Seamus (Jimmy) Darcy
|Date Of Birth:||Dec 1921|
|Place Of Birth:||Newry|
|Date Of Death:||Feb 1985|
|Place Of Death:||Sudbury|
|Debut:||18-Aug-46, City Cup, (A) v. Shamrock Rovers|
In the 1946-47 season, with an eye to the English League market, Sam Prole started his nursing policy. One of the newcomers was Seamus Darcy, a 6 feet 12 stone centre forward cum inside forward who had played with Limerick during the previous three seasons, and who the previous year had hit a hat-trick against Dundalk in a Market’s Field City Cup match.
He had played on the Dundalk team on the occasion of the annual trial game in August 1944, when the Army XI provided the opposition. He was one of three Newry players to get a trial and playing on the right wing he scored in the 5-2 victory but failed to get a contract and returned to Limerick.
While at Limerick he had been their playmaker-in-chief but still contributed 29 goals during a period when the Shannonsiders had achieved three runner-up finishes, two in the League (1943-44 and 1944-45) and the Shield in 1945-46. [Limerick goal record: League 16; FAI Cup 1; Shield 7; City Cup 5.]
At Oriel Park he played in the entire opening City Cup programme (6 games), hitting a hat trick against Drumcondra at Tolka Park. But the arrival of Peadar Walsh and Joe O’Brien increased competition for first team places and the return from injury of Donal Flanagan meant a surfeit of forwards.
After playing three games in the Shield, Darcy’s request for release was granted and he returned to his home town team, Newry Town. Before the season ended he was capped for the IFA Juniors who defeated the FAI Juniors in Grosvenor Park by 4-0, Seamus scoring once.
He spent the 1947-48 season with Ballymena and his 20-goal haul [Lge 12; City Cup 5; Gold Cup 2; Irish Cup 1.] drew the attention of English League clubs. In March 1948 Charlton Athletic signed him for a fee of £5,000—he was one of the very few that got away on Dundalk supremo Sam Prole! Sixteen games in over three seasons at the Valley did not set the world on fire, but he had no such problems with their reserves, scoring 80 goals in 112 games.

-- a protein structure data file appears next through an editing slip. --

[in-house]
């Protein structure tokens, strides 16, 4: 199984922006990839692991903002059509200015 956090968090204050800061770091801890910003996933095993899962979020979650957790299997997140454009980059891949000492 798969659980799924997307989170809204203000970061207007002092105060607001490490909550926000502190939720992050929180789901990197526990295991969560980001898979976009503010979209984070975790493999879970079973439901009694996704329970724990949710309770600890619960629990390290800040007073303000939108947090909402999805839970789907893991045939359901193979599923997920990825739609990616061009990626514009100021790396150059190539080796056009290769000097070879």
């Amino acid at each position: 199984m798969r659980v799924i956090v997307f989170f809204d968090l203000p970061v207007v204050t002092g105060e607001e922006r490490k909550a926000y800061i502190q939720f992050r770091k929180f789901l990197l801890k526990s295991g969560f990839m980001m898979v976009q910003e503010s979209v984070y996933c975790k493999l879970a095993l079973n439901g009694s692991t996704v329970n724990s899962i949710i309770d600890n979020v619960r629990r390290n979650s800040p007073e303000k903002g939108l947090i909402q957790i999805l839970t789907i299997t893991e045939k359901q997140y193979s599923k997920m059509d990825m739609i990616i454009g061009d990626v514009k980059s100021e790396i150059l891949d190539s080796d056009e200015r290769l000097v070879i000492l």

He was nearly 30 years of age when, in October 1952, he moved to Chelsea, for a fee of £10,000, and immediately made an impact—he was joint leading goalscorer in his first season and his 12 goals came in 21 games while Roy Bentley’s dozen was over 32 games.
In March 1952 he was awarded his first Irish Cap, against Wales, and four more would arrive in successive international matches. He scored one international goal, against Scotland in November 1952 in a 1-1 draw. A year after his arrival at Chelsea he was on the move again, this time to Brentford, in a deal that took future English manager Ron Greenwood to Chelsea.
In the summer of 1953, in the company of Frank McCourt, he was a member of the Irish FA’s party on a 10-match tour of Canada and USA. In the fifth game, won 10-0, Jimmy suffered a sprained ankle on a badly rutted pitch (at a venue with the unlikely name of Moose Jaw). Although he continued playing during the rest of the tour, permanent damage had been done and his ankle never healed, as a result of which he was forced to retire the following January.
Brentford did not take too kindly to losing a key player in a critical year (they were relegated after finishing second last in Division Two) and they took a successful Court action against the IFA. Jimmy went back to Charlton for a while as Development Association Liaison Officer. He later settled in Sudbury, and worked as a quality inspector for a local glass manufacturing company.
Coincidentally, Ron Greenwood had played with Belfast Celtic Reserves in the 1941-42 season while on Army duty in Northern Ireland during the war, and many years later he admitted to playing incognito with Dundalk during that period.
On matchday he would arrange transport from his RAF base at Greencastle to the Warrenpoint ferry. On his arrival at the Omeath end of the ferry crossing, across Carlingford Lough in the Republic of Ireland, he would be collected by a Dundalk taxi and brought to the venue for that day’s game.
Legend has it that strange faces were a regular feature of matches in Oriel Park during the War, courtesy of the many professional footballers who were serving with the British Army forces based in Northern Ireland, playing under the name of a registered player.
Since it was forbidden for Army personnel to travel south of the Border into the Irish Free State, and it would be an offence for Dundalk to play unregistered players, the local press cooperated in the subterfuge by not reporting on such excursions!
1 Runner Up: Shield 1946-47.